A system administrator can now place a non-standard certificate authority to be a trusted root as a file in a directory location. After running a tool, it will be used by most applications as expected, except those otherwise configured.

2.4.3. FreeIPA FreeIPA realmd support
It is now possible to simply configure a client to use a FreeIPA domain for authentication by using the GNOME Control Center, kickstart or command line:
          realm join FreeIPA Trust Improvements
When using FreeIPA to trust Active Directory domain, it is now possible to designate multiple domain controllers in FreeIPA to server Windows clients.
FreeIPA has added management of additional domain suffixes visible to the trusted Active Directory domain's clients.
FreeIPA now implements Global Catalog service to allow Active Directory domain administrators to FreeIPA users.

2.4.4. SSSD improves AD integration

With the latest major release to SSSD the integration into Active Directory domains has been improved. AD sites are respected and SSSD tries to access the nearest domain controller. Users and groups from trusted domains are available.

2.4.5. More resilient Kerberos

Kerberos in Fedora 19 has been improved. It is now possible to authenticate using kerberos regardless of the local system time being in sync with that of the kerberos server.
Various kerberos bugs, including handling of reverse DNS records, have been fixed in order to make a more seamless kerberos experience.

2.4.6. gssproxy

Fedora 19 features gssproxy, an opensource project that aims to improve GSSAPI usage from both the kernel for authenticating remote file system access as well as user-space applications. It does provide fine-grained access control on Kerberos keytab access and it overcomes various limitations the kernel had when dealing with Kerberos tickets.

2.5. Virtualization

2.5.1. open-vm-tools

open-vm-tools, the open source implementation of VMware Tools, is now available from Fedora.

2.5.2. High Availability container resources

Pacemaker now supports the ability to manage resources remotely on non-cluster nodes through the use of the pacemaker_remote service. This feature allows pacemaker to manage both virtual guests and the resources that live within the guests all from the host cluster node without requiring the guest nodes to run the cluster stack.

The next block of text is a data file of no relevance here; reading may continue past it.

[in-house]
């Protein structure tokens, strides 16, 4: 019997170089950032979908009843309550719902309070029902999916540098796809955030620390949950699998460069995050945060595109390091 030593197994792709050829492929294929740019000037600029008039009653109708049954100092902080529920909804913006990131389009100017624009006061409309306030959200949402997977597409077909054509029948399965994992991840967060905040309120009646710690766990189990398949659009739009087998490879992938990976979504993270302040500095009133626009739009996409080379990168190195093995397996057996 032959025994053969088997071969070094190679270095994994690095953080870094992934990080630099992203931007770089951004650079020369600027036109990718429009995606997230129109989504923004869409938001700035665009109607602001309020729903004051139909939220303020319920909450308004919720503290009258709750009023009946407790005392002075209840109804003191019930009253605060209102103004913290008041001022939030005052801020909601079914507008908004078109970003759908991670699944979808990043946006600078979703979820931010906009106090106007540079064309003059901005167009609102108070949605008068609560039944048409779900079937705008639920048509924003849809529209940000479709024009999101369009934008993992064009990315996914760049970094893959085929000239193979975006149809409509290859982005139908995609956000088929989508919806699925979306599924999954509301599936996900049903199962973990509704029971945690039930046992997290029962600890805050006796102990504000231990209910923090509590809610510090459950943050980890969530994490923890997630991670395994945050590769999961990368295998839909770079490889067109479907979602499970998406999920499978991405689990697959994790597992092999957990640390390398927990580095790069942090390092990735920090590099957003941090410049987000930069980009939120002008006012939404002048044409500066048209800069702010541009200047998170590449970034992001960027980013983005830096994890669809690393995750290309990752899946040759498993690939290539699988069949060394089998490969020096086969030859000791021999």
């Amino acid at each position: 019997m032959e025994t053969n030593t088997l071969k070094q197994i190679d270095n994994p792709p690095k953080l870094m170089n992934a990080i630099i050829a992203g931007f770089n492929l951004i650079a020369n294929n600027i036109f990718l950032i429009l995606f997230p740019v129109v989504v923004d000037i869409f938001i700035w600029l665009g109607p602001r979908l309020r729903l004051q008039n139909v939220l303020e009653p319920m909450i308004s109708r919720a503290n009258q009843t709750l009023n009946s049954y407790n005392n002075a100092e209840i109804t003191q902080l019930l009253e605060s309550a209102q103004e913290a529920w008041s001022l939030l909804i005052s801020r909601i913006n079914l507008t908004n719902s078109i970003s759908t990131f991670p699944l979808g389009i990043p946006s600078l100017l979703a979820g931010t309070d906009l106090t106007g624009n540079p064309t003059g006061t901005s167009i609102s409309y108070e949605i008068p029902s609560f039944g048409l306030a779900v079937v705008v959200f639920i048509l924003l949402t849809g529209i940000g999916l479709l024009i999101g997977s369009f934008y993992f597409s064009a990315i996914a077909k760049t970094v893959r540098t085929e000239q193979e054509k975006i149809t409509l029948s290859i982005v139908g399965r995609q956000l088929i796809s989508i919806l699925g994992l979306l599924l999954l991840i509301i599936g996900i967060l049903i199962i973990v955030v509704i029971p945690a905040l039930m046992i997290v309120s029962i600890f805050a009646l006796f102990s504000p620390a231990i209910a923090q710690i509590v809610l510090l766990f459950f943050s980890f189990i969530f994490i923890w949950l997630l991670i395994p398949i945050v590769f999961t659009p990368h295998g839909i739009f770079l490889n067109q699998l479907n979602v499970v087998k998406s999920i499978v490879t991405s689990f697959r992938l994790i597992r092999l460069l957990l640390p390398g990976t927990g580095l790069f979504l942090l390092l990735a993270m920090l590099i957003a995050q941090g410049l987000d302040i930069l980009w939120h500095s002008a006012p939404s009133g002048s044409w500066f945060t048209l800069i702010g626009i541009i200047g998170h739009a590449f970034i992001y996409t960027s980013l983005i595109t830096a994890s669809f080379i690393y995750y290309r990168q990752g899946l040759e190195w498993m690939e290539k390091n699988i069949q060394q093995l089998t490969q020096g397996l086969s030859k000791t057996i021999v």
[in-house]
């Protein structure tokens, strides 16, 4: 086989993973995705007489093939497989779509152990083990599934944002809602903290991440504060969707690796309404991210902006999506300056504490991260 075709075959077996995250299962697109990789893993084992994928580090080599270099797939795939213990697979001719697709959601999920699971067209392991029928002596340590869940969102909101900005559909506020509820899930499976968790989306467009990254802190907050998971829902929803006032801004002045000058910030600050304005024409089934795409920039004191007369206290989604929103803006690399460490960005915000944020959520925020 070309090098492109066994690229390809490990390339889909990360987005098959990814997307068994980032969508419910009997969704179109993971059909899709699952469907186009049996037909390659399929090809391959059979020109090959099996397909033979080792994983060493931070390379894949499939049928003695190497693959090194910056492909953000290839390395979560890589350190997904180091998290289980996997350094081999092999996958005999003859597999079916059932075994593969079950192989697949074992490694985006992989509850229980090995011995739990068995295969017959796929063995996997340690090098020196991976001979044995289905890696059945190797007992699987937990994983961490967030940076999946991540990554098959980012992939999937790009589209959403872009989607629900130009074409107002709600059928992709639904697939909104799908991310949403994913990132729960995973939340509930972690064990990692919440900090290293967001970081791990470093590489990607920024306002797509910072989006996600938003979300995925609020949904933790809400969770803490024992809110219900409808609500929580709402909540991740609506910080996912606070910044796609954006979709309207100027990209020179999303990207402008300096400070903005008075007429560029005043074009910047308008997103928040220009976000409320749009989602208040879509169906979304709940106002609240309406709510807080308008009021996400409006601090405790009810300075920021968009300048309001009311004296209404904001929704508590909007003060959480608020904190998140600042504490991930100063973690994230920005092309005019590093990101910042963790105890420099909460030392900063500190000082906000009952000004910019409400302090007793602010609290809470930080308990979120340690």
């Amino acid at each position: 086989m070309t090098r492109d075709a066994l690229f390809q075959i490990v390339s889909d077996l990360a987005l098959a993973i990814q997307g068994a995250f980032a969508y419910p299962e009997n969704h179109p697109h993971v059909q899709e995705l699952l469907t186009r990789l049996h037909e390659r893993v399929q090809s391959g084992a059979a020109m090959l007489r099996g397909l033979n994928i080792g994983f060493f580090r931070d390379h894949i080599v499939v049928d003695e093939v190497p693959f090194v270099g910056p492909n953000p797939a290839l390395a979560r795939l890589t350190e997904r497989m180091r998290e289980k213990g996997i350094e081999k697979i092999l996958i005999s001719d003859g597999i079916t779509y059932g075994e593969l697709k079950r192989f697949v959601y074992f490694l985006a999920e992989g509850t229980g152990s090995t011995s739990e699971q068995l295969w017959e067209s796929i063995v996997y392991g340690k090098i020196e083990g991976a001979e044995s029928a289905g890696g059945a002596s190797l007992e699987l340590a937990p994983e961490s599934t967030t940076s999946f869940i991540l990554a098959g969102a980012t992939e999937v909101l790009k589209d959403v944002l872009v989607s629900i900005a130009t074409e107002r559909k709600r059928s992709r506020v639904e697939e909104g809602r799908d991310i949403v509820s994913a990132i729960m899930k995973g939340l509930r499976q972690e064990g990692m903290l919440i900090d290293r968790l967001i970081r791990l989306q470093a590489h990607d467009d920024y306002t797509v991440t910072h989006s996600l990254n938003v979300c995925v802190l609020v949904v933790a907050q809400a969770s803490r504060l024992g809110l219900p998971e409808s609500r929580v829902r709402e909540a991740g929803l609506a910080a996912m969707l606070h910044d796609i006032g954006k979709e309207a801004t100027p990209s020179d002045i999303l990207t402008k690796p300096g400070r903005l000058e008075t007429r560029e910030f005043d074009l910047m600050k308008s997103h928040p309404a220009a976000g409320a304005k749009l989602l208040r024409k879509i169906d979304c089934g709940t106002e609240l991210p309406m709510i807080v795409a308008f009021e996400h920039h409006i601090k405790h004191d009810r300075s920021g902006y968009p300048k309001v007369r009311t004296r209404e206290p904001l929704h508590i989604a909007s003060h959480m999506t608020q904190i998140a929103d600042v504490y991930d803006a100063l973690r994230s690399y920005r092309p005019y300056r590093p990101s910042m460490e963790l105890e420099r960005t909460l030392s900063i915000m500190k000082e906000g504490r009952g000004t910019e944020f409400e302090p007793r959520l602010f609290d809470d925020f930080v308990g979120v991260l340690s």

2.5.3. Virt Storage Migration

KVM and libvirt now support a performant way to live migrate virtual machines with no shared storage between the hosts. A running VM and its disk images are relocated to a new machine with no downtime.

2.6. Web Servers

2.7. Cloud

2.7.1. Ready-to-run cloud images

Ready-to-run cloud images are provided as part of Fedora 19. These are available in Amazon EC2 or for direct download. The downloadable images are available in compressed raw image format and in qcow2 for immediate use with EC2, OpenStack, CloudStack, or Eucalyptus. The images are configured with cloud-init, and so will take advantage of ec2-compatible metadata services for provisioning SSH keys.

2.7.2. OpenShift Origin

OpenShift Origin, the community-supported version of Red Hat's OpenShift, is available for the first time in Fedora 19.

2.7.3. OpenStack Grizzly

OpenStack is upgraded to the latest stable release, code named "Grizzly". OpenStack Grizzly includes the Incubation projects Heat and Ceilometer, as well as numerous other upgrades and improvements. A detailed list of changes is available at
Several subprojects are also available, as noted below. Ceilometer
This OpenStack incubation project is new in this release. Please refer to Ceilometer preliminary setup notes. Heat
This OpenStack incubation project is new in this release. Please visit Heat preliminary setup notes Nova
Nova volumes removed in favor of cinder, refer to
Compute nodes no longer access the database to support greater scalability and security, refer to
Snapshots can be done to block devices as well as qcow2 files, refer to
compute cells was merged to support greater scalability, refer to
libvirt now supports SPICE as well as VNC, refer to Quantum
Security groups are now supported, details may be found at Cinder
Volume backup to swift is now available, visit Keystone
A new V3 API has been implemented, details at
A new LDAP backend has been introduced, learn more at Horizon
File uploads have been improved, refer to
Unified config has been implemented to simplify administration, visit

2.8. Database Servers

2.8.1. MariaDB

Fedora 19 features MariaDB, an improved and more open fork of MySQL with a thriving community. MariaDB is used as the default mysql compatible database, and the change should be transparent to almost all MySQL users. If required, the original MySQL packages are still available as community-mysql.

2.8.2. Derby